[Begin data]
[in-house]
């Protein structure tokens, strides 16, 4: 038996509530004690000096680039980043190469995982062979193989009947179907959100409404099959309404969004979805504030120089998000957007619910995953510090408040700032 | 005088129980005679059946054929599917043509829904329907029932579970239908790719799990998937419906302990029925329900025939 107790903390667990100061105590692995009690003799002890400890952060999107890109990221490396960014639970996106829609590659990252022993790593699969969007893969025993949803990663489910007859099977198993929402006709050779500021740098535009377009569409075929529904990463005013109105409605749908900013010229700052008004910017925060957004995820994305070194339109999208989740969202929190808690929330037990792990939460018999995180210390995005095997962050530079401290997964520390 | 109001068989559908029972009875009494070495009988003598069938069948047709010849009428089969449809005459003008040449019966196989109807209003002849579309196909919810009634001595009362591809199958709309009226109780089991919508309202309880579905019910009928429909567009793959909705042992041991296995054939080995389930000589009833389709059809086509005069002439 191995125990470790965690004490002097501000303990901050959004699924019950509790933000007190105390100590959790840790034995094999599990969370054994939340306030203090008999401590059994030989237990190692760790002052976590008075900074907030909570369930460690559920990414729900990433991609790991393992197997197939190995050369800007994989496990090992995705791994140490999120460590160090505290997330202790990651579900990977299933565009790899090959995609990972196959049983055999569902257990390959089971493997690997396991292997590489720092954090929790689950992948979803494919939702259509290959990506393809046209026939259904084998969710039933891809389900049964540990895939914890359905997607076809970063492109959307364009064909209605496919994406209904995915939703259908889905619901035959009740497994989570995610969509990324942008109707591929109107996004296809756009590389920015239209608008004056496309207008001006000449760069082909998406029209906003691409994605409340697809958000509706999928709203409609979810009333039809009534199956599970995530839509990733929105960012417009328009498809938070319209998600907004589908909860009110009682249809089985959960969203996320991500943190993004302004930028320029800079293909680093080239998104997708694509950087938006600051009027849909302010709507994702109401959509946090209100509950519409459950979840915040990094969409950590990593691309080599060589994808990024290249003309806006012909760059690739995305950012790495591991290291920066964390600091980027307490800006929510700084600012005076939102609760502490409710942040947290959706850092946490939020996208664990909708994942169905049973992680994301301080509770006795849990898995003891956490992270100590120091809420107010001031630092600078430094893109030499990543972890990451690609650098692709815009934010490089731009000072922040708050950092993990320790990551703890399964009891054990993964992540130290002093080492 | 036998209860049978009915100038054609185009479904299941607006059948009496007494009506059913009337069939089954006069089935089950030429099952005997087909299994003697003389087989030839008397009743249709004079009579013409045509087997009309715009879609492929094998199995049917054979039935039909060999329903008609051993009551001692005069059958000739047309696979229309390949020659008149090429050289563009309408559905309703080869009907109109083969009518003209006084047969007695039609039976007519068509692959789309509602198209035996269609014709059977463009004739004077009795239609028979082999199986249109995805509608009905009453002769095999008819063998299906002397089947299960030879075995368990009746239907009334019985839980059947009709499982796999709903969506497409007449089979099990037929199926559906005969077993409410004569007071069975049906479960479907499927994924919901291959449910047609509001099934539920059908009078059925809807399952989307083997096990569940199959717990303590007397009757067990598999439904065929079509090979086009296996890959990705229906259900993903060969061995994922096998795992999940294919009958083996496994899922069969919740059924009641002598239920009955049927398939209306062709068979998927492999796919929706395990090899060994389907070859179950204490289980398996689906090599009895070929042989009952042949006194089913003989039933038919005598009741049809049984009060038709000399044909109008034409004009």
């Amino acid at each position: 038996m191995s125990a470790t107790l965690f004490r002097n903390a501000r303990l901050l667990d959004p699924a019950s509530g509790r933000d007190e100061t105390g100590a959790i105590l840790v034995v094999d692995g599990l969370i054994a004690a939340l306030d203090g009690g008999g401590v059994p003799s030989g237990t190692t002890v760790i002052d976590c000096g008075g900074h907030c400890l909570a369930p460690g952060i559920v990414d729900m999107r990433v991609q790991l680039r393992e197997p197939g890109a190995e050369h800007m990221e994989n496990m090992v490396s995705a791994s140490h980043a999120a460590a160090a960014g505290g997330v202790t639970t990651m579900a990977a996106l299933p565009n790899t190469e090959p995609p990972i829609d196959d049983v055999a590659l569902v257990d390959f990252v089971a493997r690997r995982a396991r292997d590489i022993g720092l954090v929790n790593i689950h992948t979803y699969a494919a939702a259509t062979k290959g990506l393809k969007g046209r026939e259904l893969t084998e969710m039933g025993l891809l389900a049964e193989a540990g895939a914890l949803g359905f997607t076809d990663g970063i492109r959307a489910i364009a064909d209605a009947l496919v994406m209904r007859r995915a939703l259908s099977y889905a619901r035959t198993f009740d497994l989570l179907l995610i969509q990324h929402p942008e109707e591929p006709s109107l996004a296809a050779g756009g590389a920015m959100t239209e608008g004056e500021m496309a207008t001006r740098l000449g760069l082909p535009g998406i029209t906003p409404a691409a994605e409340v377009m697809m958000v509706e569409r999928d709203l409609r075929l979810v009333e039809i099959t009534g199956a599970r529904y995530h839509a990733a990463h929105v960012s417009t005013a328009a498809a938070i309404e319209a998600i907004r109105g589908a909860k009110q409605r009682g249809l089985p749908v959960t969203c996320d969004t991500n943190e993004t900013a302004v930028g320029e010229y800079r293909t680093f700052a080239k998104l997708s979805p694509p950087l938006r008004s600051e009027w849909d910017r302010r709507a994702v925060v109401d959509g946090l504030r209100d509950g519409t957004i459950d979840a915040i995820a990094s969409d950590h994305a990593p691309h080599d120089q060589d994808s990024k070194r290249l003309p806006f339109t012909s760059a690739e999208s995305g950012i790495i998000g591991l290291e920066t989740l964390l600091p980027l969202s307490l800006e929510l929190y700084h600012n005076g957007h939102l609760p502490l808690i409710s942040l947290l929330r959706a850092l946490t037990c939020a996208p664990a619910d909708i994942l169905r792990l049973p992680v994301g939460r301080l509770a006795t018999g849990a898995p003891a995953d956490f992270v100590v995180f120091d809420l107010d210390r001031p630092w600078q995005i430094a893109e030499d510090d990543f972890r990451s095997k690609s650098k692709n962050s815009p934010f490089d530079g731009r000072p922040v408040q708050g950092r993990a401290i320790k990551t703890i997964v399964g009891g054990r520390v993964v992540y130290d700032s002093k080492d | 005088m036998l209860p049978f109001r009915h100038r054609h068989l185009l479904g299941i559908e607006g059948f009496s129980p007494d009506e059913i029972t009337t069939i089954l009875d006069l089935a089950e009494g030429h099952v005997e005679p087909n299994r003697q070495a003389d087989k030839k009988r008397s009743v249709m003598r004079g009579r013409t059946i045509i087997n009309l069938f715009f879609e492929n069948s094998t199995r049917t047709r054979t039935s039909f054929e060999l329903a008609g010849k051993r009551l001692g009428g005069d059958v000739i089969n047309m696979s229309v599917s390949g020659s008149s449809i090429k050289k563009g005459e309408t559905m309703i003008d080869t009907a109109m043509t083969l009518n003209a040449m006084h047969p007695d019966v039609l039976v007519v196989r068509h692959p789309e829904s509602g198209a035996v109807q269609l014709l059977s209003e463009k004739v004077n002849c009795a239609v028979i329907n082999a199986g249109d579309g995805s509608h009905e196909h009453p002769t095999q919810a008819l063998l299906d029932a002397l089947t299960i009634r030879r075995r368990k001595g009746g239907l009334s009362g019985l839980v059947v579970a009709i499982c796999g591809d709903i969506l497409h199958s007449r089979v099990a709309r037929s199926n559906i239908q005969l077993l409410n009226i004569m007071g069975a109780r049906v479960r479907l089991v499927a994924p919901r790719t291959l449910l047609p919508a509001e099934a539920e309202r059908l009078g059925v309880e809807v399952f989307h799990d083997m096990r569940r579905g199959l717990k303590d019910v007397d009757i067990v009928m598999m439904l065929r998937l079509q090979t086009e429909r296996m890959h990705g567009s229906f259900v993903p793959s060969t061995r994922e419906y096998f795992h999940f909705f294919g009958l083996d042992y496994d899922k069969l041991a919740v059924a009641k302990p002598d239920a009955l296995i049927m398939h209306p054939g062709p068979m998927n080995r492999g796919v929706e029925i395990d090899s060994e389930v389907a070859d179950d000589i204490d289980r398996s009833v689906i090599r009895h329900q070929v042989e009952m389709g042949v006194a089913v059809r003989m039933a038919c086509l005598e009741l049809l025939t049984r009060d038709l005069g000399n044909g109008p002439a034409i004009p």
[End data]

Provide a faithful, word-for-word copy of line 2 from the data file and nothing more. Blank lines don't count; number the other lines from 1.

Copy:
């Protein structure tokens, strides 16, 4: 038996509530004690000096680039980043190469995982062979193989009947179907959100409404099959309404969004979805504030120089998000957007619910995953510090408040700032 | 005088129980005679059946054929599917043509829904329907029932579970239908790719799990998937419906302990029925329900025939 107790903390667990100061105590692995009690003799002890400890952060999107890109990221490396960014639970996106829609590659990252022993790593699969969007893969025993949803990663489910007859099977198993929402006709050779500021740098535009377009569409075929529904990463005013109105409605749908900013010229700052008004910017925060957004995820994305070194339109999208989740969202929190808690929330037990792990939460018999995180210390995005095997962050530079401290997964520390 | 109001068989559908029972009875009494070495009988003598069938069948047709010849009428089969449809005459003008040449019966196989109807209003002849579309196909919810009634001595009362591809199958709309009226109780089991919508309202309880579905019910009928429909567009793959909705042992041991296995054939080995389930000589009833389709059809086509005069002439 191995125990470790965690004490002097501000303990901050959004699924019950509790933000007190105390100590959790840790034995094999599990969370054994939340306030203090008999401590059994030989237990190692760790002052976590008075900074907030909570369930460690559920990414729900990433991609790991393992197997197939190995050369800007994989496990090992995705791994140490999120460590160090505290997330202790990651579900990977299933565009790899090959995609990972196959049983055999569902257990390959089971493997690997396991292997590489720092954090929790689950992948979803494919939702259509290959990506393809046209026939259904084998969710039933891809389900049964540990895939914890359905997607076809970063492109959307364009064909209605496919994406209904995915939703259908889905619901035959009740497994989570995610969509990324942008109707591929109107996004296809756009590389920015239209608008004056496309207008001006000449760069082909998406029209906003691409994605409340697809958000509706999928709203409609979810009333039809009534199956599970995530839509990733929105960012417009328009498809938070319209998600907004589908909860009110009682249809089985959960969203996320991500943190993004302004930028320029800079293909680093080239998104997708694509950087938006600051009027849909302010709507994702109401959509946090209100509950519409459950979840915040990094969409950590990593691309080599060589994808990024290249003309806006012909760059690739995305950012790495591991290291920066964390600091980027307490800006929510700084600012005076939102609760502490409710942040947290959706850092946490939020996208664990909708994942169905049973992680994301301080509770006795849990898995003891956490992270100590120091809420107010001031630092600078430094893109030499990543972890990451690609650098692709815009934010490089731009000072922040708050950092993990320790990551703890399964009891054990993964992540130290002093080492 | 036998209860049978009915100038054609185009479904299941607006059948009496007494009506059913009337069939089954006069089935089950030429099952005997087909299994003697003389087989030839008397009743249709004079009579013409045509087997009309715009879609492929094998199995049917054979039935039909060999329903008609051993009551001692005069059958000739047309696979229309390949020659008149090429050289563009309408559905309703080869009907109109083969009518003209006084047969007695039609039976007519068509692959789309509602198209035996269609014709059977463009004739004077009795239609028979082999199986249109995805509608009905009453002769095999008819063998299906002397089947299960030879075995368990009746239907009334019985839980059947009709499982796999709903969506497409007449089979099990037929199926559906005969077993409410004569007071069975049906479960479907499927994924919901291959449910047609509001099934539920059908009078059925809807399952989307083997096990569940199959717990303590007397009757067990598999439904065929079509090979086009296996890959990705229906259900993903060969061995994922096998795992999940294919009958083996496994899922069969919740059924009641002598239920009955049927398939209306062709068979998927492999796919929706395990090899060994389907070859179950204490289980398996689906090599009895070929042989009952042949006194089913003989039933038919005598009741049809049984009060038709000399044909109008034409004009």